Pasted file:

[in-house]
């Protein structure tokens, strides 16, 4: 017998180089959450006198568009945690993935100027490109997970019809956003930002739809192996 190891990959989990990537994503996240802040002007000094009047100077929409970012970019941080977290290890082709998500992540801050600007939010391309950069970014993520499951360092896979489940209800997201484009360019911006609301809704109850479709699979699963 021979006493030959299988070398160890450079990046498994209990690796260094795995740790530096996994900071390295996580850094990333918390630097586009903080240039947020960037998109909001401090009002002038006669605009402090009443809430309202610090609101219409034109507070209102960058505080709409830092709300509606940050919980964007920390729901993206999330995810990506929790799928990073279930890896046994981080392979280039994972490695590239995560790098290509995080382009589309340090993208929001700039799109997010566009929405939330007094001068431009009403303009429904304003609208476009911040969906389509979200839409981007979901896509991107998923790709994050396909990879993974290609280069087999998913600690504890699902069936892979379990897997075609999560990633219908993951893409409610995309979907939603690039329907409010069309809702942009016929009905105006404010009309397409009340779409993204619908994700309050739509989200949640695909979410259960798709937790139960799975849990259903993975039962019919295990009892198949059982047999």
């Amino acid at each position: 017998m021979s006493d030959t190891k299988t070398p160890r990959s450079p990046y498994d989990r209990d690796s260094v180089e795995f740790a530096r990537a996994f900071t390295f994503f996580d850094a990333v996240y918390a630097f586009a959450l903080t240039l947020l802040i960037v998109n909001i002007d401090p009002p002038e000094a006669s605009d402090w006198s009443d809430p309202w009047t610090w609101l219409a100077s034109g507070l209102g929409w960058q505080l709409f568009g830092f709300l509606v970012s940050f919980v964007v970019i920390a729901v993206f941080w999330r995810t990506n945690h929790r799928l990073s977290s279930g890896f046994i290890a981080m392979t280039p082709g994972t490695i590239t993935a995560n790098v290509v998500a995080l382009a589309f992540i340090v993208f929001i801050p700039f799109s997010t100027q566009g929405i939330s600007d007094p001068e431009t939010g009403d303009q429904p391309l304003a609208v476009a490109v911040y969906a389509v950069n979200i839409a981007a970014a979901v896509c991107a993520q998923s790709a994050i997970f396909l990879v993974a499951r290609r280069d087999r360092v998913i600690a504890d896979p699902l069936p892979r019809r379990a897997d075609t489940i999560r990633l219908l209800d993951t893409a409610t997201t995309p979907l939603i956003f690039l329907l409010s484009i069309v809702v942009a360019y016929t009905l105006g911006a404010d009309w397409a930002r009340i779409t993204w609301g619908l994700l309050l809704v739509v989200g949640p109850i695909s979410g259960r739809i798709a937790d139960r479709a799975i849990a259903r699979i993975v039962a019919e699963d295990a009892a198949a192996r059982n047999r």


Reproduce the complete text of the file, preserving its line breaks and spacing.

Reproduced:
[in-house]
């Protein structure tokens, strides 16, 4: 017998180089959450006198568009945690993935100027490109997970019809956003930002739809192996 190891990959989990990537994503996240802040002007000094009047100077929409970012970019941080977290290890082709998500992540801050600007939010391309950069970014993520499951360092896979489940209800997201484009360019911006609301809704109850479709699979699963 021979006493030959299988070398160890450079990046498994209990690796260094795995740790530096996994900071390295996580850094990333918390630097586009903080240039947020960037998109909001401090009002002038006669605009402090009443809430309202610090609101219409034109507070209102960058505080709409830092709300509606940050919980964007920390729901993206999330995810990506929790799928990073279930890896046994981080392979280039994972490695590239995560790098290509995080382009589309340090993208929001700039799109997010566009929405939330007094001068431009009403303009429904304003609208476009911040969906389509979200839409981007979901896509991107998923790709994050396909990879993974290609280069087999998913600690504890699902069936892979379990897997075609999560990633219908993951893409409610995309979907939603690039329907409010069309809702942009016929009905105006404010009309397409009340779409993204619908994700309050739509989200949640695909979410259960798709937790139960799975849990259903993975039962019919295990009892198949059982047999």
């Amino acid at each position: 017998m021979s006493d030959t190891k299988t070398p160890r990959s450079p990046y498994d989990r209990d690796s260094v180089e795995f740790a530096r990537a996994f900071t390295f994503f996580d850094a990333v996240y918390a630097f586009a959450l903080t240039l947020l802040i960037v998109n909001i002007d401090p009002p002038e000094a006669s605009d402090w006198s009443d809430p309202w009047t610090w609101l219409a100077s034109g507070l209102g929409w960058q505080l709409f568009g830092f709300l509606v970012s940050f919980v964007v970019i920390a729901v993206f941080w999330r995810t990506n945690h929790r799928l990073s977290s279930g890896f046994i290890a981080m392979t280039p082709g994972t490695i590239t993935a995560n790098v290509v998500a995080l382009a589309f992540i340090v993208f929001i801050p700039f799109s997010t100027q566009g929405i939330s600007d007094p001068e431009t939010g009403d303009q429904p391309l304003a609208v476009a490109v911040y969906a389509v950069n979200i839409a981007a970014a979901v896509c991107a993520q998923s790709a994050i997970f396909l990879v993974a499951r290609r280069d087999r360092v998913i600690a504890d896979p699902l069936p892979r019809r379990a897997d075609t489940i999560r990633l219908l209800d993951t893409a409610t997201t995309p979907l939603i956003f690039l329907l409010s484009i069309v809702v942009a360019y016929t009905l105006g911006a404010d009309w397409a930002r009340i779409t993204w609301g619908l994700l309050l809704v739509v989200g949640p109850i695909s979410g259960r739809i798709a937790d139960r479709a799975i849990a259903r699979i993975v039962a019919e699963d295990a009892a198949a192996r059982n047999r």